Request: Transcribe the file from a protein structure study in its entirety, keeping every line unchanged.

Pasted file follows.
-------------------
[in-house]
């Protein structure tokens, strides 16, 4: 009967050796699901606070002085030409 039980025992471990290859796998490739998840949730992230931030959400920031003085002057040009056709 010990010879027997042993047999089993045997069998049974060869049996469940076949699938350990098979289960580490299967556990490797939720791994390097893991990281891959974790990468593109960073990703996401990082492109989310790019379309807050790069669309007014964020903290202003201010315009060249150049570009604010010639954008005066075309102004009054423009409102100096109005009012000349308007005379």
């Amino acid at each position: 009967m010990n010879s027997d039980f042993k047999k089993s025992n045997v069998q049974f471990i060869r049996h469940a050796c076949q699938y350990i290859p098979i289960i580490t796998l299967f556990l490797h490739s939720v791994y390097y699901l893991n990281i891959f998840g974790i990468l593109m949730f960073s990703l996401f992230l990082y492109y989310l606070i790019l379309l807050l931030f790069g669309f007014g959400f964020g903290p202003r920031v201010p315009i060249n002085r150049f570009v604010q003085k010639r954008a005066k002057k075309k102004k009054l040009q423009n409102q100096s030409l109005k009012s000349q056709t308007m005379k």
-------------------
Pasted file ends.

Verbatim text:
[in-house]
């Protein structure tokens, strides 16, 4: 009967050796699901606070002085030409 039980025992471990290859796998490739998840949730992230931030959400920031003085002057040009056709 010990010879027997042993047999089993045997069998049974060869049996469940076949699938350990098979289960580490299967556990490797939720791994390097893991990281891959974790990468593109960073990703996401990082492109989310790019379309807050790069669309007014964020903290202003201010315009060249150049570009604010010639954008005066075309102004009054423009409102100096109005009012000349308007005379």
């Amino acid at each position: 009967m010990n010879s027997d039980f042993k047999k089993s025992n045997v069998q049974f471990i060869r049996h469940a050796c076949q699938y350990i290859p098979i289960i580490t796998l299967f556990l490797h490739s939720v791994y390097y699901l893991n990281i891959f998840g974790i990468l593109m949730f960073s990703l996401f992230l990082y492109y989310l606070i790019l379309l807050l931030f790069g669309f007014g959400f964020g903290p202003r920031v201010p315009i060249n002085r150049f570009v604010q003085k010639r954008a005066k002057k075309k102004k009054l040009q423009n409102q100096s030409l109005k009012s000349q056709t308007m005379k």